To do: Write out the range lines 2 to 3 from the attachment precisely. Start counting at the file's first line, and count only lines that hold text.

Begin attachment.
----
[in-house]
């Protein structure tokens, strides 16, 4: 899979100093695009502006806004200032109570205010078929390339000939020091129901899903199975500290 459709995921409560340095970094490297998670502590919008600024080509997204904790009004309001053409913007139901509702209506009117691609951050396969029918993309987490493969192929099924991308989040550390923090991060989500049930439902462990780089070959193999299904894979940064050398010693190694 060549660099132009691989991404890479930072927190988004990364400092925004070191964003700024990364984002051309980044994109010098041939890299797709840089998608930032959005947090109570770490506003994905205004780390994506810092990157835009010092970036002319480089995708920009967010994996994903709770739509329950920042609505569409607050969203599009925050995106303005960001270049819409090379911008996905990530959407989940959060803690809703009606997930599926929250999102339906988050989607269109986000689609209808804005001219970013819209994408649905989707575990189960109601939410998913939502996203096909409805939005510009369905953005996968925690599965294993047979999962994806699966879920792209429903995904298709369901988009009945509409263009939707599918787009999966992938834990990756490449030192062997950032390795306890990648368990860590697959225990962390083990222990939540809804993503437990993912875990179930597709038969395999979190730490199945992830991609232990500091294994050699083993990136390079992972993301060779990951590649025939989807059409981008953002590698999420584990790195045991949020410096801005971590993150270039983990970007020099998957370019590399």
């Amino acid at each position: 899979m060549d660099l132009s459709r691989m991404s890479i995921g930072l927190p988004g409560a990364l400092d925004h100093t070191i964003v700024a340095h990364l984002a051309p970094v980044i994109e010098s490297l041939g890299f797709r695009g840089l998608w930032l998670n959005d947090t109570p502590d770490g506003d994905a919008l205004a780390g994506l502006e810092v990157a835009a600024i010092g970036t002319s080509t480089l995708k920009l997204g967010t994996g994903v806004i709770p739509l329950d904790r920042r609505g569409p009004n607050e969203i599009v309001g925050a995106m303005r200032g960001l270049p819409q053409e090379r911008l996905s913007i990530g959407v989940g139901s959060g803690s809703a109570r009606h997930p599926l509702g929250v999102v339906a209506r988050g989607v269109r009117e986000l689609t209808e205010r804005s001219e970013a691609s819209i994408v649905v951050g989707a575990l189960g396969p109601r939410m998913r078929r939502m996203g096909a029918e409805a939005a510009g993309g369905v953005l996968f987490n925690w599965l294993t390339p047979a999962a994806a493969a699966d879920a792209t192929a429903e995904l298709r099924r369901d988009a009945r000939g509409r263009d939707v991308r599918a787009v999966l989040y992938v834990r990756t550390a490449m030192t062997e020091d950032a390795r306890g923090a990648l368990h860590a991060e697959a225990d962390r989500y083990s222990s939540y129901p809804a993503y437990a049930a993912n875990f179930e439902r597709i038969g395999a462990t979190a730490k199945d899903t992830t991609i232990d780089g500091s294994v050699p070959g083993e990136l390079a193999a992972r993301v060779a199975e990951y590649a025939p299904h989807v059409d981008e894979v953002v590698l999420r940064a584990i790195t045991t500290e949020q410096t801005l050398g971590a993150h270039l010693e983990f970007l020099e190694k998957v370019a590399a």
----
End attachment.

């Protein structure tokens, strides 16, 4: 899979100093695009502006806004200032109570205010078929390339000939020091129901899903199975500290 459709995921409560340095970094490297998670502590919008600024080509997204904790009004309001053409913007139901509702209506009117691609951050396969029918993309987490493969192929099924991308989040550390923090991060989500049930439902462990780089070959193999299904894979940064050398010693190694 060549660099132009691989991404890479930072927190988004990364400092925004070191964003700024990364984002051309980044994109010098041939890299797709840089998608930032959005947090109570770490506003994905205004780390994506810092990157835009010092970036002319480089995708920009967010994996994903709770739509329950920042609505569409607050969203599009925050995106303005960001270049819409090379911008996905990530959407989940959060803690809703009606997930599926929250999102339906988050989607269109986000689609209808804005001219970013819209994408649905989707575990189960109601939410998913939502996203096909409805939005510009369905953005996968925690599965294993047979999962994806699966879920792209429903995904298709369901988009009945509409263009939707599918787009999966992938834990990756490449030192062997950032390795306890990648368990860590697959225990962390083990222990939540809804993503437990993912875990179930597709038969395999979190730490199945992830991609232990500091294994050699083993990136390079992972993301060779990951590649025939989807059409981008953002590698999420584990790195045991949020410096801005971590993150270039983990970007020099998957370019590399």
């Amino acid at each position: 899979m060549d660099l132009s459709r691989m991404s890479i995921g930072l927190p988004g409560a990364l400092d925004h100093t070191i964003v700024a340095h990364l984002a051309p970094v980044i994109e010098s490297l041939g890299f797709r695009g840089l998608w930032l998670n959005d947090t109570p502590d770490g506003d994905a919008l205004a780390g994506l502006e810092v990157a835009a600024i010092g970036t002319s080509t480089l995708k920009l997204g967010t994996g994903v806004i709770p739509l329950d904790r920042r609505g569409p009004n607050e969203i599009v309001g925050a995106m303005r200032g960001l270049p819409q053409e090379r911008l996905s913007i990530g959407v989940g139901s959060g803690s809703a109570r009606h997930p599926l509702g929250v999102v339906a209506r988050g989607v269109r009117e986000l689609t209808e205010r804005s001219e970013a691609s819209i994408v649905v951050g989707a575990l189960g396969p109601r939410m998913r078929r939502m996203g096909a029918e409805a939005a510009g993309g369905v953005l996968f987490n925690w599965l294993t390339p047979a999962a994806a493969a699966d879920a792209t192929a429903e995904l298709r099924r369901d988009a009945r000939g509409r263009d939707v991308r599918a787009v999966l989040y992938v834990r990756t550390a490449m030192t062997e020091d950032a390795r306890g923090a990648l368990h860590a991060e697959a225990d962390r989500y083990s222990s939540y129901p809804a993503y437990a049930a993912n875990f179930e439902r597709i038969g395999a462990t979190a730490k199945d899903t992830t991609i232990d780089g500091s294994v050699p070959g083993e990136l390079a193999a992972r993301v060779a199975e990951y590649a025939p299904h989807v059409d981008e894979v953002v590698l999420r940064a584990i790195t045991t500290e949020q410096t801005l050398g971590a993150h270039l010693e983990f970007l020099e190694k998957v370019a590399a």